Consider the immigration activists’ argument that immigration authorities should focus only on known felons and not those who only broke immigration law. This is akin to arguing that the IRSshouldn’t worry about whether everyday Americans pay their income taxes and should enforce the tax laws only against those with past instances of tax avoidance.

But why single out the poor and foreign-born? Presidential hopeful Hillary Clinton once pocketed a $100,000 cattle-futures profit from a $1,000 investment, with help from an insider crony. A group of economists calculated the odds of such an unlikely return at one in 31 trillion. Clinton then trumped that windfall by failing to fully pay taxes on her commodities profits, only addressing that oversight years later.

Why did Clinton, during her tenure as secretary of state, snub government protocols by using a private email account and a private server, and then permanently deleting any emails she felt were not government-related? Clinton long ago concluded that laws in her case were to be negotiated, not obeyed.

President Obama called for higher taxes on the wealthy. But before doing so, could he at least have asked his frequent advisor on racial matters, Al Sharpton, to pay millions in back taxes and penalties?

Might the government ask that its own employees pay the more than $3 billion in collective federal back taxes that they owe, since they expect other taxpayers to keep paying their salaries?

Civilizations unwind insidiously not with a loud, explosive bang, but with a lawless whimper.


Posted: July 10,2015

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Be Thou My Vision


Be Thou my Vision, O Lord of my heart;
Naught be all else to me, save that Thou art
Thou my best Thought, by day or by night,
Waking or sleeping, Thy presence my light.

Be Thou my Wisdom, and Thou my true Word;
I ever with Thee and Thou with me, Lord;
Thou my great Father, I Thy true son;
Thou in me dwelling, and I with Thee one.

Be Thou my battle Shield, Sword for the fight;
Be Thou my Dignity, Thou my Delight;
Thou my soul’s Shelter, Thou my high Tower:
Raise Thou me heavenward, O Power of my power.

Riches I heed not, nor man’s empty praise,
Thou mine Inheritance, now and always:
Thou and Thou only, first in my heart,
High King of Heaven, my Treasure Thou art.

High King of Heaven, my victory won,
May I reach Heaven’s joys, O bright Heaven’s Sun!
Heart of my own heart, whatever befall,
Still be my Vision, O Ruler of all.

Lyrics By Dallán Forgaill

Music By David Evans

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Review Of Eve By Tim Challies



On the positive side, I think [William] Paul Young has become a markedly better writer since The Shack. On the negative side, he continues to use his writing to undermine and redefine Christian theology. By my reckoning, that’s a net loss. Where The Shack was meant to revolutionize our understanding of God, his new novel Eve is meant to revolutionize and rescue our understanding of the relationship between men and women. And it is no less troubling.

Now, obviously Eve is fiction, which means it can be tricky to determine exactly what the author actually means to teach through his story. There is a lot in the novel that is complex and symbolic and that awaits the author’s authoritative interpretation. But what is clear is that Young’s novel is a retelling of the creation narrative through which he means to right a great wrong.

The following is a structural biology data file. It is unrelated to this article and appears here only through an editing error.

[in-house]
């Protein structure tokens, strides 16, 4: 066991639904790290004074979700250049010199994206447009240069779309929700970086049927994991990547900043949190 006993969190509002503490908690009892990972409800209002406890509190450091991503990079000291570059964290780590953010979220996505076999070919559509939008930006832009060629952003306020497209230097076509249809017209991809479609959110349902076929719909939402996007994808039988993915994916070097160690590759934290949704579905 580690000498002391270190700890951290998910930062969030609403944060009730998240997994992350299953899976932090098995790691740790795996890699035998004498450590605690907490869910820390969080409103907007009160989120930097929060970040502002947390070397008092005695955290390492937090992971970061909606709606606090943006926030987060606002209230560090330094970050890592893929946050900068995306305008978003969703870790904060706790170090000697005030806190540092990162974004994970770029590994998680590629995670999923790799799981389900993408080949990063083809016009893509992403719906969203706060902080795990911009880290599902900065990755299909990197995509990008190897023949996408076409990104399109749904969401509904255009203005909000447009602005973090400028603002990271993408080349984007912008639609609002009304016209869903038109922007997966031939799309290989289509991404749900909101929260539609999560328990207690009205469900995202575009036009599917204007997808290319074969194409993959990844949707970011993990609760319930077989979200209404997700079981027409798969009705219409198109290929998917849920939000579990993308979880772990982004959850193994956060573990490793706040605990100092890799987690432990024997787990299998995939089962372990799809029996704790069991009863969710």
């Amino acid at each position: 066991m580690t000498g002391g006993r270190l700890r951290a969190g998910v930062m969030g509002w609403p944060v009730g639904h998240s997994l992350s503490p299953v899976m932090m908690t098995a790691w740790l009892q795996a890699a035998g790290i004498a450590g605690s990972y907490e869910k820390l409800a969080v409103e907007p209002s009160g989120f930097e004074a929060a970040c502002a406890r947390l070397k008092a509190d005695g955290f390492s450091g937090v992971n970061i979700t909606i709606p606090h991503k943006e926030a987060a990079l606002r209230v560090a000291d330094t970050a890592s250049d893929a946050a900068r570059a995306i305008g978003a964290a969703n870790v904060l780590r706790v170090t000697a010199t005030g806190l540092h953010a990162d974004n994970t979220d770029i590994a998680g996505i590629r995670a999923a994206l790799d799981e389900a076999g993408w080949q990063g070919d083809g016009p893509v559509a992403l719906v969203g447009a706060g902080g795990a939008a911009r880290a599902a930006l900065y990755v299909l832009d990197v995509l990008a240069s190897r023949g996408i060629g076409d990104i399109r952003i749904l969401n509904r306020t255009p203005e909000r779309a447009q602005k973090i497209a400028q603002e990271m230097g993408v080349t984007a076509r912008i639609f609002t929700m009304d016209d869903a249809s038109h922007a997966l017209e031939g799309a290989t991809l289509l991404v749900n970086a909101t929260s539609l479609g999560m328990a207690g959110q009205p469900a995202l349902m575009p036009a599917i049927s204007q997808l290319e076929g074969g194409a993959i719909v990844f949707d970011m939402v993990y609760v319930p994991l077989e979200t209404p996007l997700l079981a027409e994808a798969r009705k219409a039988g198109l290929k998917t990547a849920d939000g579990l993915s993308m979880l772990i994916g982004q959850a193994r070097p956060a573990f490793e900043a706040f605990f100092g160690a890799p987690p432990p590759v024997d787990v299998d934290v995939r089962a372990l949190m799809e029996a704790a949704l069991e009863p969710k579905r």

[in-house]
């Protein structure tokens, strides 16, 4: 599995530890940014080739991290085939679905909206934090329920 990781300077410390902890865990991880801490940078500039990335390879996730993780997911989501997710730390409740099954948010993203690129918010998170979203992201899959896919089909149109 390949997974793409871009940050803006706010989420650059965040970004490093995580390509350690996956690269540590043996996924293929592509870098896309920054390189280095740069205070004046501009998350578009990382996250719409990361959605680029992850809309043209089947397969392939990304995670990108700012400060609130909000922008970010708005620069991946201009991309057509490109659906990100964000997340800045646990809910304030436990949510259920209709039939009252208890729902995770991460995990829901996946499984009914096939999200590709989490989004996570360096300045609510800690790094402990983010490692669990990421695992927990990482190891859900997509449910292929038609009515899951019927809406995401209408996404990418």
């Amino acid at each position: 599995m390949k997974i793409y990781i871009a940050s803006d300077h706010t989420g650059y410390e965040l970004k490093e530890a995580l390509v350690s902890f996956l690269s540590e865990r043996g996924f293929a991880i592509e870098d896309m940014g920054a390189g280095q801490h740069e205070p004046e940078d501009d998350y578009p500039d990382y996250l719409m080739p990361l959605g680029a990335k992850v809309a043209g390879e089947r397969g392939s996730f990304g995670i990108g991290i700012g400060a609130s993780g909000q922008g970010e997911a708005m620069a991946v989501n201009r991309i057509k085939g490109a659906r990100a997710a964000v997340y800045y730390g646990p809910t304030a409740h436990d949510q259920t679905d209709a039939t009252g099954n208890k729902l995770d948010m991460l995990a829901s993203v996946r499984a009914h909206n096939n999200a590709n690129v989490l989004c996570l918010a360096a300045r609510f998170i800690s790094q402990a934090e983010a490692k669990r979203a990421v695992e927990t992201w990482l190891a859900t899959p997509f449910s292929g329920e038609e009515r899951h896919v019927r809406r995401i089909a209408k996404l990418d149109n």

The story begins when a shipping container washes ashore on an island that exists somewhere between our world and the next. John the Collector finds a young woman named Lilly trapped inside. She is beaten, bruised, broken, and only barely alive. With the help of others—Scholars and Healers—he helps her to recover, to remember who she is, and to understand her importance in history. Lilly, it turns out, is a Witness, one who has the privilege of watching past events unfold so they can be properly understood and interpreted in the present time. Her privilege is to witness creation and the fall into sin, and in that way to provide an account that corrects all our false understandings.

What she witnesses varies significantly from the account we are accustomed to hearing. A sampling of the differences includes:

  • She sees that the world began with a big bang and that this involved the passing of billions of years (“I can’t believe all I saw happened in six days.” … “What you witnessed, especially the Days of Creation, likely took billions of years.”). (Note: In the book’s acknowledgements section Young thanks Hugh Ross and Reasons to Believe for helping him “craft the days of creation in a way respectful to both the text and to science,” suggesting he may hold to the day-age view and, perhaps, the existence of an historical Adam.)
  • She sees Jesus create Adam as an infant from the dust of the ground, and sees God personally nurse Adam from his breasts (“Here in my arms and nursing at my breast is the highest expression of my creation.” “Mythology is responsible for many odd ideas. … Did your Storytellers think that Adam was created as a young man with no capacity, a brute ready to be programmed?”).
  • She sees that Adam falls into sin before Eve was even created, and that the naming of the animals is an infuriating kind of penance for Adam (“Spinning away, the young man raised his fists and screamed fury into the sky, one word. It reverberated and echoed back as time and place and beast stood still. ‘Alone!’”).